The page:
At one point during Carol Williams’ recital on the Kotzschmar Organ at Merrill Auditorium on Tuesday evening, every municipal organist in the United States gathered onstage to play music by George Gershwin. Because they couldn’t fit comfortably on a single organ bench, they took turns sliding off the bench’s left edge and running around to the organ’s right side to reach over to one of the manuals, or pull out stops.

There was Williams, the municipal organist of San Diego, California. Ray Cornils, who holds the same position here in Portland, was on hand. And, well, that was it. There are only two of them, and there they were, playing a medley of Gershwin songs as if it were a Marx Brothers-inspired relay race, complete with birdsong and percussion effects.

Williams’ recital was not all frivolity, of course, and she was at her best in two thoroughly serious works. Charles Tournemire’s Te Deum, a dramatic, texturally dense set of variations on a sacred theme, let her demonstrate the organ’s darker timbres, and Max Reger’s sober Introduction and Variations put the spotlight on the deftness of Williams’ pedal work.

Exploring the Kotzschmar’s array of timbres seemed to be very much on Williams’ mind. Throughout the program, which rested heavily on her own works and arrangements, she made the most of the instrument’s contrasting light and heavy tones, to say nothing of its dynamic breadth. Her opening work, the “Official March of the Panama-California Expedition, San Diego 1915” – a quirky period piece by Fred Stansfield – let her get to it directly: Grand passages using brass stops were offset by delicate sections with muted flutes and a shimmering, music box sparkle.

Throughout the evening, Williams touched on many of the gradations between those extremes. She also offered a varied tour of compositional styles, though some were cloaked in arrangements that turned them into peculiar stylistic hybrids. In her arrangement of a suite of dances by the Renaissance composer Tielman Susato, the composer’s melodies rang through harmonizations and coloration that made them seem like late 19th century French organ works. Her rendering of “Greensleeves,” a piece from Susato’s time, was unabashedly bluesy.

In one of her introductions – she was fairly chatty – Williams offered a brief tour of the Kotzschmar’s effect stops – the bird, an antique car horn, a doorbell, church bell, train whistle, triangle and cymbal. Only one effect, a galloping horse, left her unimpressed.

Most of those ‘ turned up at some point in the program. Several, including the car horn and train whistle, adorned Williams’ arrangement of the Al Jolsen, Buddy De Sylva and Joseph Meyer classic, “California, Here I Come.”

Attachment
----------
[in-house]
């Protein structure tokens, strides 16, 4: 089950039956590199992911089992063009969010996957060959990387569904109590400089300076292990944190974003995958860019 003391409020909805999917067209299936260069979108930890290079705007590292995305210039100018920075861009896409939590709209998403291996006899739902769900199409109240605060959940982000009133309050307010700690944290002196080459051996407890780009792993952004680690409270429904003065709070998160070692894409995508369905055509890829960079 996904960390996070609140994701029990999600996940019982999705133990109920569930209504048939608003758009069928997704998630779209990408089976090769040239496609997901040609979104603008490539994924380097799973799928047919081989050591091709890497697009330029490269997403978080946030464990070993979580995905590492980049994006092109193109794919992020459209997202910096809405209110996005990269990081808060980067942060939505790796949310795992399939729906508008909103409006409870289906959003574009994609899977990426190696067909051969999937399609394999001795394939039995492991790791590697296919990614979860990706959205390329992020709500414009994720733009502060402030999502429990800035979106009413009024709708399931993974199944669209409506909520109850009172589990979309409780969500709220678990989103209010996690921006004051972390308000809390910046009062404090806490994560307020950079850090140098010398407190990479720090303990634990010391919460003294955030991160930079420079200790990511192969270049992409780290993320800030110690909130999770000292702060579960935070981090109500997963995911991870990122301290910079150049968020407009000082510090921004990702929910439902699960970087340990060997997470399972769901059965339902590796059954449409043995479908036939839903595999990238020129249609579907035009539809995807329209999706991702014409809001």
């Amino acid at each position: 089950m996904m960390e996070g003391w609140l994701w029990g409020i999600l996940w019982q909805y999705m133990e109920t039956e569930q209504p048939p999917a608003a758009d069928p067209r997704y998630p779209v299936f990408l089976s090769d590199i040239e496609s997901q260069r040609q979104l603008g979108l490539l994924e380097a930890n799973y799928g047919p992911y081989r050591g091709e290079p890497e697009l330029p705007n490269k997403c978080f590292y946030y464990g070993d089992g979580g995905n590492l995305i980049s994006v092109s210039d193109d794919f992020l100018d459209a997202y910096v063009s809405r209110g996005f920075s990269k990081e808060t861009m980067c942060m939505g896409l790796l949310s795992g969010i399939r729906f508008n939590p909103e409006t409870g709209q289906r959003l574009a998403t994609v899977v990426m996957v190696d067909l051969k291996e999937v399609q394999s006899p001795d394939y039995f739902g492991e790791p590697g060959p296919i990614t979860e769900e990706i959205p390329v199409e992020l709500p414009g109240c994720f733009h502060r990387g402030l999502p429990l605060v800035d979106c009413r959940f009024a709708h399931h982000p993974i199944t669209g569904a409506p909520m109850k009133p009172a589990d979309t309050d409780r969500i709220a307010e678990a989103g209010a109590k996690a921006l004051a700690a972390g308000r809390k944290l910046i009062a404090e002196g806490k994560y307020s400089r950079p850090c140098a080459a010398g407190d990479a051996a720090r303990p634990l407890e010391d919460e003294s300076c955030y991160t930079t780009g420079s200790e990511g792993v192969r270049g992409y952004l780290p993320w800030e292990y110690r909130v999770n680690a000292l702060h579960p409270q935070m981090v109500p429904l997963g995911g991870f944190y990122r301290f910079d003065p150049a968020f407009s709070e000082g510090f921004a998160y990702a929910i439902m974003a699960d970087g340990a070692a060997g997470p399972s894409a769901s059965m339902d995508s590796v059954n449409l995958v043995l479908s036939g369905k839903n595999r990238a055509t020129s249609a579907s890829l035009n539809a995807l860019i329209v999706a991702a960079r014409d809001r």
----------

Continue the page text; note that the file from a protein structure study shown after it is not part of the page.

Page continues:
There were occasional disappointments. Williams’ arrangement of the Overture from “The Marriage of Figaro” captures the spirit of the score and draws on timbres that mirror (more or less) Mozart’s orchestration. But she played the piece at a speedy clip that forced her to curtail phrase endings as she moved from manual to manual. If she had played the piece at the speed an orchestra typically plays it, she could have let those phrases breathe.

Williams’ own works – she played a dozen, including her encore, “Andromeda” – are pleasantly varied. Her “Spreckels Centennial Fanfare” (Op. 14), composed for the 100th anniversary of her home instrument, the Spreckels Organ in Balboa, Park, San Diego, is alternately festive and dreamy, with quotations from Beethoven’s “Ode to Joy” and “Happy Birthday.”

Often, her pieces were derivative, as if they were meditations on earlier music. Her three-movement Suite for Organ (Op. 5) begins with a neo-Medieval section that flows into a meditative central movement and an outgoing finale that called to mind some of Keith Emerson’s improvisations, and it ends with a speedy blast of Romanticism built on a rhythm from Mendelssohn’s “Italian” Symphony. You could hear echoes of Tchaikovsky, as filtered through Kim Fowley’s “Nut Rocker,” in her “Venus Toccata” (Op. 9). And her “Twilight” (Op. 3) could be mistaken for one of Philip Glass’s oscillations between major and minor keys.

Williams closed her program with a full-throttle, ‘-heavy gloss on themes from Andrew Lloyd Webber’s “Phantom of the Opera.”

Allan Kozinn is a former music critic and culture writer for The New York Times who lives in Portland. He can be contacted at:

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